You are here

Singapore interest rates continue to rise as worries over China persist

The recent turbulence in Singapore's corporate bond market is unlikely to subside in the next 12 months, a note from ratings agency Standard & Poor's (S&P) said on Thursday.

SINGAPORE'S key interest rates continue to rise to levels last seen in 2008 as worries over China's woes persist.

The benchmark three-month Singapore interbank offered rate (Sibor), typically used to price home loans, rose for the fourth consecutive day to 1.25200 per cent on Wednesday; it was 1.19125 per cent on Jan 7 and 1.18513 per cent on Dec 31.

The three-month swap offer rate (SOR), mainly used to price commercial loans, rose to 1.75581 per cent on Tuesday, up 0.03083. It was 1.70064 per cent on Dec 31.

Worries about how closely Singapore's economy is intertwined with China is weighing on the Sing dollar and putting pressure on the Sibor and SOR.

It means the Sing dollar, which has lost 1.8 per cent since the beginning of the year, is expected to continue to weaken and interest rates will rise to compensate for holding on to a falling SGD. It stood at 1.4349 against one US dollar as at 4.05pm.

Commenting on the SOR, United Overseas Bank rate strategist Victor Yong said: "Persistent negative bias on SGD currency remains and episodes like China risk at the start of the year will exacerbate the underlying conditions and lead to SOR spikes."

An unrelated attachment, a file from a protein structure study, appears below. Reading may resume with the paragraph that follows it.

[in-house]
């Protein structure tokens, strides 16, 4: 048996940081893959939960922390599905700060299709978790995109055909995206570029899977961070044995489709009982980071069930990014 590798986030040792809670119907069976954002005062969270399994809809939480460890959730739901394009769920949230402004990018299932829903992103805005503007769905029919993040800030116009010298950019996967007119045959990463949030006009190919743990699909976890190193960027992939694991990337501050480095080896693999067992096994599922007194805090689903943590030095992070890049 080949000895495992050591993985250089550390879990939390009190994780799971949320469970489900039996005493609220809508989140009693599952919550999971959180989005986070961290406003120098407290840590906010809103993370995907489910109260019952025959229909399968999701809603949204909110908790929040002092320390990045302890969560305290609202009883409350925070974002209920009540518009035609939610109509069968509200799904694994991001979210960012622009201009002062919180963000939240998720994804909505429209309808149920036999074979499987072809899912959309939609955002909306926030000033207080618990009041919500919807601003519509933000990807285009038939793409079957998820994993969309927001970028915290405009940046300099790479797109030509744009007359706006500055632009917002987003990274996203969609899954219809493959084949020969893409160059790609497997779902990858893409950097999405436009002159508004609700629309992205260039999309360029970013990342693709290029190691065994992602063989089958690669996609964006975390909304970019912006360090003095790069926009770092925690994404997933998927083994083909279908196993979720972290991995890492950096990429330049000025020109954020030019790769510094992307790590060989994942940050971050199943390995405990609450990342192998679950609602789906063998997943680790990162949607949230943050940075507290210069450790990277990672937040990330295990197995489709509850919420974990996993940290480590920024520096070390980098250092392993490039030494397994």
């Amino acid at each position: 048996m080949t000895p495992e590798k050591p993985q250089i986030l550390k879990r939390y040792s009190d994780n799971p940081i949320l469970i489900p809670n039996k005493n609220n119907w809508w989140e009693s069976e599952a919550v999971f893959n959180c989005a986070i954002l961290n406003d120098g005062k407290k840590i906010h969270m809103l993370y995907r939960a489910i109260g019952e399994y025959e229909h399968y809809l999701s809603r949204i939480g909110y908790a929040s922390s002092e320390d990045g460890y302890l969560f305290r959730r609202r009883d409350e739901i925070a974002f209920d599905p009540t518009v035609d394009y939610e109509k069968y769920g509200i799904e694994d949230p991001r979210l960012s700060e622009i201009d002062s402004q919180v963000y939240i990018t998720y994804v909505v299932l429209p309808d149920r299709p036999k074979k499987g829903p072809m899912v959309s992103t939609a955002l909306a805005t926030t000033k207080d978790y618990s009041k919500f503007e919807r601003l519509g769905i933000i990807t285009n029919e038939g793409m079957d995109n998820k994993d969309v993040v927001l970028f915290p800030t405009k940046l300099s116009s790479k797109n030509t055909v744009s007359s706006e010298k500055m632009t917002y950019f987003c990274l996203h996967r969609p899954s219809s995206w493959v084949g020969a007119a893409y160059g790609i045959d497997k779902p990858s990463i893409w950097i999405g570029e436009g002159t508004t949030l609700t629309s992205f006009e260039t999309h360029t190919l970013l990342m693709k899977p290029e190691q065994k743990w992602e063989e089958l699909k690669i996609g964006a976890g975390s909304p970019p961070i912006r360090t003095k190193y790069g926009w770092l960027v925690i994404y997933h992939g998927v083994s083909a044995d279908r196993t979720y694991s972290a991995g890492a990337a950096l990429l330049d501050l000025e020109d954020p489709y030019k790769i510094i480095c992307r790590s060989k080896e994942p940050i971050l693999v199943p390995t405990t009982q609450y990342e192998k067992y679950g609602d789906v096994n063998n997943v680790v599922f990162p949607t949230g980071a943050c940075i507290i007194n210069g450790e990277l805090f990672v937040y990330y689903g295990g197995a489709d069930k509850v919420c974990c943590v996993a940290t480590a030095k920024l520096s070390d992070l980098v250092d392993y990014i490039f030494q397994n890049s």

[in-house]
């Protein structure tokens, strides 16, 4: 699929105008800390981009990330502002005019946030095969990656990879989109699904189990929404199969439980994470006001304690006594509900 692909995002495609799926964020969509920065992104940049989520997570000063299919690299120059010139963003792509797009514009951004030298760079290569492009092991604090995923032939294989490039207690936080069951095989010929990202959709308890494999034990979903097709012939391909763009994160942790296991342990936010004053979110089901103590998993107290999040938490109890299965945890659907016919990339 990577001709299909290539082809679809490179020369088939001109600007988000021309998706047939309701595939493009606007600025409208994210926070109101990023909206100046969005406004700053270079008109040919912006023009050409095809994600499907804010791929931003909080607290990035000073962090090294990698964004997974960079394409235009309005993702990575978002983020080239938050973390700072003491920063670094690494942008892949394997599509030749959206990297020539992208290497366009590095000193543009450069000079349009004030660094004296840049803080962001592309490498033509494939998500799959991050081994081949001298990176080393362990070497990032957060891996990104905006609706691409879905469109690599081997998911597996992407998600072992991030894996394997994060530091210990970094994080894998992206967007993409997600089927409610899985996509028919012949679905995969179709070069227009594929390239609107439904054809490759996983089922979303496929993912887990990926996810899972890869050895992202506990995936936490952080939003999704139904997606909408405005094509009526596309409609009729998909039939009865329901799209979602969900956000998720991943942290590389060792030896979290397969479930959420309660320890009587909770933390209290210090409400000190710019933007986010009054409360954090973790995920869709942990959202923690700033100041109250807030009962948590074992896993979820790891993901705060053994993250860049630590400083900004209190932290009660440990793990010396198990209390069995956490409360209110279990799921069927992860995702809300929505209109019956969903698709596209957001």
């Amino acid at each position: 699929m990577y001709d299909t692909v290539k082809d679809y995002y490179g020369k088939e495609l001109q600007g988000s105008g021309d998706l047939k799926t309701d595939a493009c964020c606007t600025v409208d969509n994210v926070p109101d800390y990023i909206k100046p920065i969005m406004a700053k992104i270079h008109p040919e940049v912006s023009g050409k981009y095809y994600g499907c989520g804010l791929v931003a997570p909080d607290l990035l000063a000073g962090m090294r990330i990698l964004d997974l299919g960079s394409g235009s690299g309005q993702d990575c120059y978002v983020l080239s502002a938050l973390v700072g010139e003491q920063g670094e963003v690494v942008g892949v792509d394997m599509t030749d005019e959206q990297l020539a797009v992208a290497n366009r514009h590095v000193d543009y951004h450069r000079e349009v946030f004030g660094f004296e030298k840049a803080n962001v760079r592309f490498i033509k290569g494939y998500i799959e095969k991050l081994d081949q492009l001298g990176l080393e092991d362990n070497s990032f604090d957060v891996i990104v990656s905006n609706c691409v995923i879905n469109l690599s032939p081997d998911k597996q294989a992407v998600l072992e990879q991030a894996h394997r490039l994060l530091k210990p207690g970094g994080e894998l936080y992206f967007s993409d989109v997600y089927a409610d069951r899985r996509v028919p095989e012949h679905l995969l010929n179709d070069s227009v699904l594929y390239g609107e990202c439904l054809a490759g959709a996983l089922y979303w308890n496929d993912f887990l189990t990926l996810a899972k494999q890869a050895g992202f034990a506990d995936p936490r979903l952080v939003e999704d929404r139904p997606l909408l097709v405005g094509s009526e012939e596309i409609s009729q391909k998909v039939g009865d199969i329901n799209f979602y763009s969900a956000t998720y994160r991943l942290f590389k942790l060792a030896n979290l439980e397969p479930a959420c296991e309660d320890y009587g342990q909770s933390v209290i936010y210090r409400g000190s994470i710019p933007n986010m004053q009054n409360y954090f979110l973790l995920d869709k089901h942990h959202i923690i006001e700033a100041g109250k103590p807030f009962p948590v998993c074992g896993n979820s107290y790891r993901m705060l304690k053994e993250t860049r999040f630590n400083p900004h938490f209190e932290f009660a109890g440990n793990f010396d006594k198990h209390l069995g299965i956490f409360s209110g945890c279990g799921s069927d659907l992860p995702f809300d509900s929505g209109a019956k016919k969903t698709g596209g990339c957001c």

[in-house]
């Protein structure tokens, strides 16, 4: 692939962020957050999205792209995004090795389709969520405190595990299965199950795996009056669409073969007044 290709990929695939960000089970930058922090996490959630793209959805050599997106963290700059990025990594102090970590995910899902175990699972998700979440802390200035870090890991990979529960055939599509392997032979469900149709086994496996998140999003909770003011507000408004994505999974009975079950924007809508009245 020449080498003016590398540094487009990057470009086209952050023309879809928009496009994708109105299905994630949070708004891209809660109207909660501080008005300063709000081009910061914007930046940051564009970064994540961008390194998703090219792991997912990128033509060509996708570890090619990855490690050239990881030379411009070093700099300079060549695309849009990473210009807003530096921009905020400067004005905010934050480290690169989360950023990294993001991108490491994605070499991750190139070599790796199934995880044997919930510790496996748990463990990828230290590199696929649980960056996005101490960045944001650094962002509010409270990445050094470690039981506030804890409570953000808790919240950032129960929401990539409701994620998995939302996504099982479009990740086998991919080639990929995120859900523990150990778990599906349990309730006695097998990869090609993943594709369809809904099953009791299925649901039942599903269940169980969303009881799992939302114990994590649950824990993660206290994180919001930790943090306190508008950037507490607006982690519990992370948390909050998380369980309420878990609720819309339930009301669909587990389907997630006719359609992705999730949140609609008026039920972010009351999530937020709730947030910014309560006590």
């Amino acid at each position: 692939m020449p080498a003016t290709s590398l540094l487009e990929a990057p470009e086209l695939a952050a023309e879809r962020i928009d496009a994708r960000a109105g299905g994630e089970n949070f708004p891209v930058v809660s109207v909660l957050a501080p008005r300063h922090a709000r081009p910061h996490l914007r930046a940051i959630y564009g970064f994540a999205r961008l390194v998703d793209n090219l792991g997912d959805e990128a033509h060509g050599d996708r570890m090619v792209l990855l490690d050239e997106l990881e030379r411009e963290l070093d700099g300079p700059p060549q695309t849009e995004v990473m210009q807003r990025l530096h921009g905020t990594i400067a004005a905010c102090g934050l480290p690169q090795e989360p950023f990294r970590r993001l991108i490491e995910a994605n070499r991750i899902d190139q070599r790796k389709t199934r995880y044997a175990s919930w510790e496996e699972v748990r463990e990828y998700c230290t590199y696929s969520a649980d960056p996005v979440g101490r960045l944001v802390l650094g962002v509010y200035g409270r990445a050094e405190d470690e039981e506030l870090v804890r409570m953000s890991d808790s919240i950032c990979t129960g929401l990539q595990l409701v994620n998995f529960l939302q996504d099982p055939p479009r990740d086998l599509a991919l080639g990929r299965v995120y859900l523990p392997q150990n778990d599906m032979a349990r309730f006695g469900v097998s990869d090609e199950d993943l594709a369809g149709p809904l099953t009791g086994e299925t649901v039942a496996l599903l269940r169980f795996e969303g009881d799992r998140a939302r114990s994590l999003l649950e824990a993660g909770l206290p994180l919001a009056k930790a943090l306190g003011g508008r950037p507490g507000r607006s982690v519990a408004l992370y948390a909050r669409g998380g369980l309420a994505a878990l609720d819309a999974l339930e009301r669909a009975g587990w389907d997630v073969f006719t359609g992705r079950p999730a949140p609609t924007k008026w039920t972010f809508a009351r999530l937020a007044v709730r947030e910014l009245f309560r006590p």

The yuan has lost 1.5 per cent year-to-date while the Shanghai Composite Index has tumbled 16 per cent in 2016.

Other Asian currencies have been dragged lower amid yuan depreciation, but the Sing dollar is among the most impacted.

China is Singapore's largest trading partner and the second-largest source market for inbound tourists; Singapore became China's largest overseas direct investment destination in Asean in 2014. Singapore has been China's largest foreign investor since 2013.

The transmission effects appear to be stemming more than the foreign-exchange channel - a slightly firmer broad dollar and lingering suspicion over how much latitude the People's Bank of China will impart to the RMB against the trade-weighted RMB index, said Selena Ling, OCBC Bank economist.

"The Singapore economy is also seen as more leveraged to the China slowdown story. The ongoing crude oil slump is also interpreted as potentially giving Asian central banks more leeway on the monetary policy front amid a lackluster economic backdrop," said Ms Ling.

There is "recurring market speculation that even lower crude oil prices could afford Monetary Authority of Singapore (and other Asian central banks) more leeway on the monetary policy front (just like back in Jan 2015)", she added.

The Monetary Authority of Singapore surprised the market in January 2015 with an off-schedule easing before its April review.

OCBC's current forecast is for the USD-SGD to head towards 1.4670 before the year is out, and for the three-month Sibor and SOR to similarly test the 2 per cent handle.

"This is also predicated on the monetary policy status quo (which assumes that crude oil prices do not continue to slide towards the US$20 handle) and some stabilization in market sentiments towards the RMB trade-weighted index."

Oil has dropped below US$30 a barrel in New York for the first time in 12 years, said Bloomberg.